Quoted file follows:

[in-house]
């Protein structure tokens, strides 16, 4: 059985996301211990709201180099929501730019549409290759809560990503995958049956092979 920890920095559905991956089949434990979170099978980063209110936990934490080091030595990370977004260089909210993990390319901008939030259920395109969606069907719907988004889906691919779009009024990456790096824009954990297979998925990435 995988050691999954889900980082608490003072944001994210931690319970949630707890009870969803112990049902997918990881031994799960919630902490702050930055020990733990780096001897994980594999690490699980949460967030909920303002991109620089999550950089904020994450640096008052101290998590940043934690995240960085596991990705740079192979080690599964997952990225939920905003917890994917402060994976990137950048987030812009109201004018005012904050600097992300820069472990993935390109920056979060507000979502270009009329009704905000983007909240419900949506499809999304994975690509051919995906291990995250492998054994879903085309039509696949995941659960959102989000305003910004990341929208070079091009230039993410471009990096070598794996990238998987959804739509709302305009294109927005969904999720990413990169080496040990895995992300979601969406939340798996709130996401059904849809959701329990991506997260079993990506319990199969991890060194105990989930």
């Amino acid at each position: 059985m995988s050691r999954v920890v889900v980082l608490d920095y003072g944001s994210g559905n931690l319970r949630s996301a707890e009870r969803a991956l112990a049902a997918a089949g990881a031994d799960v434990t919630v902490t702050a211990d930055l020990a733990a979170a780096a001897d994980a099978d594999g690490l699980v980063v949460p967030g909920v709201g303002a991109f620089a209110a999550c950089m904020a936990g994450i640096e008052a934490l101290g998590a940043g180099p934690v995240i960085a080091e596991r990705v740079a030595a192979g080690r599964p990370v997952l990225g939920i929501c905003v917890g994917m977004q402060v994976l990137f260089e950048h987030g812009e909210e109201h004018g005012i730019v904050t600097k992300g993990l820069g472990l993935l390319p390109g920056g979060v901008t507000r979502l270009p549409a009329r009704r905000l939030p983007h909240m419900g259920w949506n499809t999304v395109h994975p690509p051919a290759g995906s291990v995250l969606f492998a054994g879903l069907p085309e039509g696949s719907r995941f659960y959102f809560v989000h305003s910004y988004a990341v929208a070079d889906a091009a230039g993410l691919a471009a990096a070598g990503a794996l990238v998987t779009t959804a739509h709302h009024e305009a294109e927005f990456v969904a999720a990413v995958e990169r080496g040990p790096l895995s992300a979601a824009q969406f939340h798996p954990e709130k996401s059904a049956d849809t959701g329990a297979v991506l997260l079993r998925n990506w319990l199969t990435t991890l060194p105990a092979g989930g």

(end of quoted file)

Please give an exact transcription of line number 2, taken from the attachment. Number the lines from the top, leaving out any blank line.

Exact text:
């Protein structure tokens, strides 16, 4: 059985996301211990709201180099929501730019549409290759809560990503995958049956092979 920890920095559905991956089949434990979170099978980063209110936990934490080091030595990370977004260089909210993990390319901008939030259920395109969606069907719907988004889906691919779009009024990456790096824009954990297979998925990435 995988050691999954889900980082608490003072944001994210931690319970949630707890009870969803112990049902997918990881031994799960919630902490702050930055020990733990780096001897994980594999690490699980949460967030909920303002991109620089999550950089904020994450640096008052101290998590940043934690995240960085596991990705740079192979080690599964997952990225939920905003917890994917402060994976990137950048987030812009109201004018005012904050600097992300820069472990993935390109920056979060507000979502270009009329009704905000983007909240419900949506499809999304994975690509051919995906291990995250492998054994879903085309039509696949995941659960959102989000305003910004990341929208070079091009230039993410471009990096070598794996990238998987959804739509709302305009294109927005969904999720990413990169080496040990895995992300979601969406939340798996709130996401059904849809959701329990991506997260079993990506319990199969991890060194105990989930």